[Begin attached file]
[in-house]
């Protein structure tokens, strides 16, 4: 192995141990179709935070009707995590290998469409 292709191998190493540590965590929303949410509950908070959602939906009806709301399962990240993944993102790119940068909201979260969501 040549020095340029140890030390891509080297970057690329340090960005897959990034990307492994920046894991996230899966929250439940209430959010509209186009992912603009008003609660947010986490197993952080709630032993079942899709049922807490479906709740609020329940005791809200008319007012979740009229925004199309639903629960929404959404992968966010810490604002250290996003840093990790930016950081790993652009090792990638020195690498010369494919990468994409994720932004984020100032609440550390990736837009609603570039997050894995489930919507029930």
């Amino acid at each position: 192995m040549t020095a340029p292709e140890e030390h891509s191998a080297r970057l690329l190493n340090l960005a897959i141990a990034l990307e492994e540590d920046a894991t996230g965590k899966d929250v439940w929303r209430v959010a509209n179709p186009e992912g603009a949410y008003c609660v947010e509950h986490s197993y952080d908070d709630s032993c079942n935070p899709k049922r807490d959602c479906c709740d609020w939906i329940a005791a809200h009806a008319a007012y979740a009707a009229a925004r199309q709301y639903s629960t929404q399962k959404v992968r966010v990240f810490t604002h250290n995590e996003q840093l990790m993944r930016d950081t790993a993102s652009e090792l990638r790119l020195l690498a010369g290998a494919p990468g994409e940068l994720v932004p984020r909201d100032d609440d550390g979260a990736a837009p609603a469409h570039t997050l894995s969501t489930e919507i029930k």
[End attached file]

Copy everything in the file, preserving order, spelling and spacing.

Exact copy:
[in-house]
């Protein structure tokens, strides 16, 4: 192995141990179709935070009707995590290998469409 292709191998190493540590965590929303949410509950908070959602939906009806709301399962990240993944993102790119940068909201979260969501 040549020095340029140890030390891509080297970057690329340090960005897959990034990307492994920046894991996230899966929250439940209430959010509209186009992912603009008003609660947010986490197993952080709630032993079942899709049922807490479906709740609020329940005791809200008319007012979740009229925004199309639903629960929404959404992968966010810490604002250290996003840093990790930016950081790993652009090792990638020195690498010369494919990468994409994720932004984020100032609440550390990736837009609603570039997050894995489930919507029930």
């Amino acid at each position: 192995m040549t020095a340029p292709e140890e030390h891509s191998a080297r970057l690329l190493n340090l960005a897959i141990a990034l990307e492994e540590d920046a894991t996230g965590k899966d929250v439940w929303r209430v959010a509209n179709p186009e992912g603009a949410y008003c609660v947010e509950h986490s197993y952080d908070d709630s032993c079942n935070p899709k049922r807490d959602c479906c709740d609020w939906i329940a005791a809200h009806a008319a007012y979740a009707a009229a925004r199309q709301y639903s629960t929404q399962k959404v992968r966010v990240f810490t604002h250290n995590e996003q840093l990790m993944r930016d950081t790993a993102s652009e090792l990638r790119l020195l690498a010369g290998a494919p990468g994409e940068l994720v932004p984020r909201d100032d609440d550390g979260a990736a837009p609603a469409h570039t997050l894995s969501t489930e919507i029930k």